Linden Tree Elementary School, PS 567
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Focus on science; warm, nurturing environment
Many students are chronically absent
Linden Tree is a small, nurturing elementary school founded in 2012. In 2017 it received a five-year magnet grant aimed at attracting students of diverse backgrounds from outside the school’s zone. The grant has funded a complete overhaul of the school’s curriculum as well as lots of new activities and supports for students. In service of its new magnet status, the school adopted a longer name: Linden Tree Elementary Magnet School for Global Leaders of Innovation and Discovery.
The tone throughout the school is cheery and sweet. In some classes we visited, soft music played as children worked quietly on a task. Teachers find ways to get children up and moving around. In a 1st grade lesson on wind, children stood up and mimicked the different intensities of a breeze, gust, etc. by waving their arms in the air. Fourth- and 5th-graders showed us a mindfulness hand game they play with a partner to help them stay sharp and focused throughout the day.
As part of the magnet grant, Linden Tree adopted EL Education model (formerly called expeditionary learning). Students in all grades participate in multi-week-long themed studies or “modules” that weave in lessons across all subjects. Teachers we spoke with at the school said the EL approach helps build content knowledge as well as reading and writing skills. Students spend the first half of a module learning the content whether it’s about birds, bridges or hurricanes. They spend the second half writing and completing projects based on what they learned.
There’s a strong emphasis on science. For instance, First-graders study the sun, moon and stars. As a class they read books on the subject and learn about the impact of light pollution on ecosystems and why in the Bronx you don’t see many stars during nighttime. By 5th grade, students tackle more complex topics such as biodiversity and the impact of natural disasters. Teachers schedule field trips that tie into their lessons. For instance, when students study birds or ecosystems they go to zoos and botanical gardens.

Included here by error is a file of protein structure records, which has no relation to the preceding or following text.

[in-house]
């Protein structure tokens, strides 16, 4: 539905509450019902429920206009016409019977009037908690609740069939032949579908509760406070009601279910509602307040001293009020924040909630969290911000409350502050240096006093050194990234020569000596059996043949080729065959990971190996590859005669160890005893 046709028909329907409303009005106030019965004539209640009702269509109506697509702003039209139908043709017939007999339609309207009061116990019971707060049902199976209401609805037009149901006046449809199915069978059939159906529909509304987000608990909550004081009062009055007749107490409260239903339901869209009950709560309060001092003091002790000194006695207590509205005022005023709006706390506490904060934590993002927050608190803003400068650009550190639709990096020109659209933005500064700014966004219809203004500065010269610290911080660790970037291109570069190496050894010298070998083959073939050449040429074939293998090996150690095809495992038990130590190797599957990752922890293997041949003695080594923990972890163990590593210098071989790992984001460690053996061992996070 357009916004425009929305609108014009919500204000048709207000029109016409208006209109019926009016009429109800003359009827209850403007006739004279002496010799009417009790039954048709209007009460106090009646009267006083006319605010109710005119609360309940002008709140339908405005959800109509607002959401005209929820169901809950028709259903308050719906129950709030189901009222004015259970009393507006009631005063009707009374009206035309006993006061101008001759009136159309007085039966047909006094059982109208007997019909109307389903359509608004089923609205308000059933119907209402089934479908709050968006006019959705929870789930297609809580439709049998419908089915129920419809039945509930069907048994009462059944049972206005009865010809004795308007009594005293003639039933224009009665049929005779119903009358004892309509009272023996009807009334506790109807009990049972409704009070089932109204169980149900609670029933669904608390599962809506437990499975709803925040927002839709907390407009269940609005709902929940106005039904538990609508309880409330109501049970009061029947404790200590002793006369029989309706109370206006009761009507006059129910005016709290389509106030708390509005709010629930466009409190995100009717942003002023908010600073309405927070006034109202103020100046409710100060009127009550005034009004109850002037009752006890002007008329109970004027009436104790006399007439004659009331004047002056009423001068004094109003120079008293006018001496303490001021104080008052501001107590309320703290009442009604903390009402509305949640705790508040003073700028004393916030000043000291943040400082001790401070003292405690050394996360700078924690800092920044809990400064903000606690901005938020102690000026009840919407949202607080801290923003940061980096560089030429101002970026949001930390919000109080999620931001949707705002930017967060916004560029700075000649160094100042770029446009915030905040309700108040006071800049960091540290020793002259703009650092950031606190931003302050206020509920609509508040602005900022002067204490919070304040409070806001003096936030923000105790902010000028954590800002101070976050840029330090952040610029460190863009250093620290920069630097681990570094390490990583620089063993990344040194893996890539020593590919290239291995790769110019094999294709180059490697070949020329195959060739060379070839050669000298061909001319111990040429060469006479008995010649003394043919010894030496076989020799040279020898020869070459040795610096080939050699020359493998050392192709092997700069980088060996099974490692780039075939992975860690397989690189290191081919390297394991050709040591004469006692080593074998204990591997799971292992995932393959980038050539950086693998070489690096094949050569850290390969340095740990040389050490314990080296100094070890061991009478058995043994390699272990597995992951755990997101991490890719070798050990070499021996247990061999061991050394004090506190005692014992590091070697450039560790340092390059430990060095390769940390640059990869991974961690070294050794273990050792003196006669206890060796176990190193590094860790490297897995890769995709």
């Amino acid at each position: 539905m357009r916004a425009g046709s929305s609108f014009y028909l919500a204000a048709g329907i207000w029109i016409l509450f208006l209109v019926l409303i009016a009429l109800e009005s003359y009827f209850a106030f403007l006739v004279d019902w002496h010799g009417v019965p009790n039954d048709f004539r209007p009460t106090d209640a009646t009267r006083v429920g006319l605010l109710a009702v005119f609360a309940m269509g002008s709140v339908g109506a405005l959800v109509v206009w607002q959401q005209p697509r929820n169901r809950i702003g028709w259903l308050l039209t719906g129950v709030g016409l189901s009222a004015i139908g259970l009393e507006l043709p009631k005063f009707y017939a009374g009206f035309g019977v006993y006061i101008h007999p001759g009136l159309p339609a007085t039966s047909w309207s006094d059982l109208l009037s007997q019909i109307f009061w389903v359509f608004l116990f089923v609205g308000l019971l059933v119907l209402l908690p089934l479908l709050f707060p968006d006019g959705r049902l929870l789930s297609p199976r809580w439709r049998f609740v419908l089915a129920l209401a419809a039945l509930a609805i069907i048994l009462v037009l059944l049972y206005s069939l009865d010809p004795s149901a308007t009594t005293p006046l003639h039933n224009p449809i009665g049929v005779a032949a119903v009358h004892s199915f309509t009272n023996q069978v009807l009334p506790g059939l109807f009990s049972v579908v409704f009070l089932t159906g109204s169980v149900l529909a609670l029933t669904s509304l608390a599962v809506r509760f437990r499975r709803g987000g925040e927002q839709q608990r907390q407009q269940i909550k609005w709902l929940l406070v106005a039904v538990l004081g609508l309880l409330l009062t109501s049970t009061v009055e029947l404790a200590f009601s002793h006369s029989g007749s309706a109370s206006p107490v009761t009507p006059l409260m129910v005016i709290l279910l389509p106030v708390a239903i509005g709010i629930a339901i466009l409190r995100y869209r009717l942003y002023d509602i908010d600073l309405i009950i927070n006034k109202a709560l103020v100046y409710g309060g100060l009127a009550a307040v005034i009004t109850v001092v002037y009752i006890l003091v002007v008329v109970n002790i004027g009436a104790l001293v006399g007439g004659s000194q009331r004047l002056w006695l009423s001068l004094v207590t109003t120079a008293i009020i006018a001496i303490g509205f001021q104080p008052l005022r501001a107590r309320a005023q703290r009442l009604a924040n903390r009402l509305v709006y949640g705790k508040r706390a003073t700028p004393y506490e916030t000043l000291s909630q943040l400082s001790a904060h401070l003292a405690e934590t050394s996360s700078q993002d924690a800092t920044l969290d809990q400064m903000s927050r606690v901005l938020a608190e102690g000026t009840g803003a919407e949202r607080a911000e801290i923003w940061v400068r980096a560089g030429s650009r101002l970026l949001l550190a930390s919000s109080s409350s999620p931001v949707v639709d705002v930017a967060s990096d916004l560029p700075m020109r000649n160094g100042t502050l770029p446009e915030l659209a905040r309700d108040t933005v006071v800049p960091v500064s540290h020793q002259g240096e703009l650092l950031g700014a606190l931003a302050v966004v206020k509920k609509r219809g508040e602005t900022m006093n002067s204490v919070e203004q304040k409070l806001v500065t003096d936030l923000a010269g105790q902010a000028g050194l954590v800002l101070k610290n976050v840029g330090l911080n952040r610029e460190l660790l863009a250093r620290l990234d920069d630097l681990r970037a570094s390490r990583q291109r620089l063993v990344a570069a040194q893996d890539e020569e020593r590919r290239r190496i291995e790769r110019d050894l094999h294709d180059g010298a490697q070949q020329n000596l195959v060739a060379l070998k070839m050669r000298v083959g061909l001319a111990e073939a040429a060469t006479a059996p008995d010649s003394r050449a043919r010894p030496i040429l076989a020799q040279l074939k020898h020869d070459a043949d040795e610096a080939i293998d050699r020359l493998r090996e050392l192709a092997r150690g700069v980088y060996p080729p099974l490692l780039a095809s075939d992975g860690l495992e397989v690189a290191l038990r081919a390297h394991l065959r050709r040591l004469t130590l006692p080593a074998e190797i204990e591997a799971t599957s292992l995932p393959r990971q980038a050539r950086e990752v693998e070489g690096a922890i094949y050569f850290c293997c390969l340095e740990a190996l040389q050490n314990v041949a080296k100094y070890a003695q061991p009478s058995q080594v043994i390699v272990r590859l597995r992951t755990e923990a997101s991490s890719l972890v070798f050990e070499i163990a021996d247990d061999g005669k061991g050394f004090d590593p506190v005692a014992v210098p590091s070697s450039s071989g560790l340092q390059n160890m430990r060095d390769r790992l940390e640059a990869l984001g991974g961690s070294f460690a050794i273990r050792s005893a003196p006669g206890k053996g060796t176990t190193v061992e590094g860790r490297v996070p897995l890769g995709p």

In grades 3 though 5, there are separate teachers for math/science and reading/social studies, which is uncommon in elementary school where one teacher typically teaches all subjects. This approach allows teachers to gain expertise in their subject area.
Change can be hard. Test scores dipped as it took some time for teachers and students to adjust to the new curriculum. While parents are happy with the school’s leadership, there is friction between teachers and the principal, based on responses to the annual school survey. Founding principal, Lisa Debonis said the changes are now taking hold and she is working with her staff to address teachers’ concerns.
Students study art in the school’s well-equipped art room as well as music and dance and show off their talents in numerous performances throughout the school year.
One challenge for the school: A lot of children are chronically absent, meaning they miss more than 18 days of school each year; many live in temporary housing. The parent coordinator visits shelters to connect with parents. The school provides uniforms to children who need them, runs a toy drive to give students holiday gifts and hosts holiday dinners. After school, all students can get work done in the homework lab, a room filled with tables, computers, books and games. Parents and caregivers are welcome to stop by to work with their children too.
Counselors from the Child Mind Institute work with students who have experienced trauma. A visiting dentist provides onsite dental care to students.
Linden Tree has a fee-based after school program run in partnership with Ultimate Enrichment. Vouchers to cover the enrollment fee are accepted for eligible families.
The school shares a building with JHS 127, which many Linden Tree students attend for middle school.
SPECIAL EDUCATION: There are ICT (integrated co-teaching) classes on every grade.
ADMISSIONS: While Linden Tree continues to only admit zoned students in kindergarten, it welcomes new students from across District 11 and the Bronx beginning in the first grade. (Laura Zingmond, December 2019)Read more